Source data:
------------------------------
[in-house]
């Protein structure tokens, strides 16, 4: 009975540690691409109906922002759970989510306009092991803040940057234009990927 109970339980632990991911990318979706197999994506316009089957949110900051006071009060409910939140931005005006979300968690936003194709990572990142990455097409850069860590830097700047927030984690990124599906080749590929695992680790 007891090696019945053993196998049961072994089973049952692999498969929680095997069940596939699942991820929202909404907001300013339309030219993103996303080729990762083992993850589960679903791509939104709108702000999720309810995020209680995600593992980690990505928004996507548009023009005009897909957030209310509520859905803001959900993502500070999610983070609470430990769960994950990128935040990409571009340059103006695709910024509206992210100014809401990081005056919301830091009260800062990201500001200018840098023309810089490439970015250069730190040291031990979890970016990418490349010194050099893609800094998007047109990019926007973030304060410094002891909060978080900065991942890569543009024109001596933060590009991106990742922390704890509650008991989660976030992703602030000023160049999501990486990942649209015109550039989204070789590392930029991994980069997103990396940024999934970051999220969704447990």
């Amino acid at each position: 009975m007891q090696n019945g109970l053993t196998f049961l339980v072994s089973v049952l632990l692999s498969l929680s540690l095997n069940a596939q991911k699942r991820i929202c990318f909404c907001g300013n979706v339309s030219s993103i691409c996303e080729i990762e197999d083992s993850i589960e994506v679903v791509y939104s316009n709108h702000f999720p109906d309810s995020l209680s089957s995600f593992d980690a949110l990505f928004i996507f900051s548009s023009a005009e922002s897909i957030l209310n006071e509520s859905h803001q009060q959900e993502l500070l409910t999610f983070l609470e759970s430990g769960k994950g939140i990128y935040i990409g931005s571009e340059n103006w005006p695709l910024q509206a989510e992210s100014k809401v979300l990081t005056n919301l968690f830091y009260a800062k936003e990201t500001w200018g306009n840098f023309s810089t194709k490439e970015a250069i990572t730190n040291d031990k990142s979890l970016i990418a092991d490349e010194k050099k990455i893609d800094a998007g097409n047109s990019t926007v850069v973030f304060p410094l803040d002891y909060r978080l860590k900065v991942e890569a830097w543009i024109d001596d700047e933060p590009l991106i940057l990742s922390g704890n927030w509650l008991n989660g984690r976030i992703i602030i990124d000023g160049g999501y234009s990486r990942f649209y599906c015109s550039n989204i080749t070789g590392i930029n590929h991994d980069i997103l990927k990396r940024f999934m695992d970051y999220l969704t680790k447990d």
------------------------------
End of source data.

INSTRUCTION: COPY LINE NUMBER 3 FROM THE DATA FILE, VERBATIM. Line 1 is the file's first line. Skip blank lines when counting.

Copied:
């Amino acid at each position: 009975m007891q090696n019945g109970l053993t196998f049961l339980v072994s089973v049952l632990l692999s498969l929680s540690l095997n069940a596939q991911k699942r991820i929202c990318f909404c907001g300013n979706v339309s030219s993103i691409c996303e080729i990762e197999d083992s993850i589960e994506v679903v791509y939104s316009n709108h702000f999720p109906d309810s995020l209680s089957s995600f593992d980690a949110l990505f928004i996507f900051s548009s023009a005009e922002s897909i957030l209310n006071e509520s859905h803001q009060q959900e993502l500070l409910t999610f983070l609470e759970s430990g769960k994950g939140i990128y935040i990409g931005s571009e340059n103006w005006p695709l910024q509206a989510e992210s100014k809401v979300l990081t005056n919301l968690f830091y009260a800062k936003e990201t500001w200018g306009n840098f023309s810089t194709k490439e970015a250069i990572t730190n040291d031990k990142s979890l970016i990418a092991d490349e010194k050099k990455i893609d800094a998007g097409n047109s990019t926007v850069v973030f304060p410094l803040d002891y909060r978080l860590k900065v991942e890569a830097w543009i024109d001596d700047e933060p590009l991106i940057l990742s922390g704890n927030w509650l008991n989660g984690r976030i992703i602030i990124d000023g160049g999501y234009s990486r990942f649209y599906c015109s550039n989204i080749t070789g590392i930029n590929h991994d980069i997103l990927k990396r940024f999934m695992d970051y999220l969704t680790k447990d």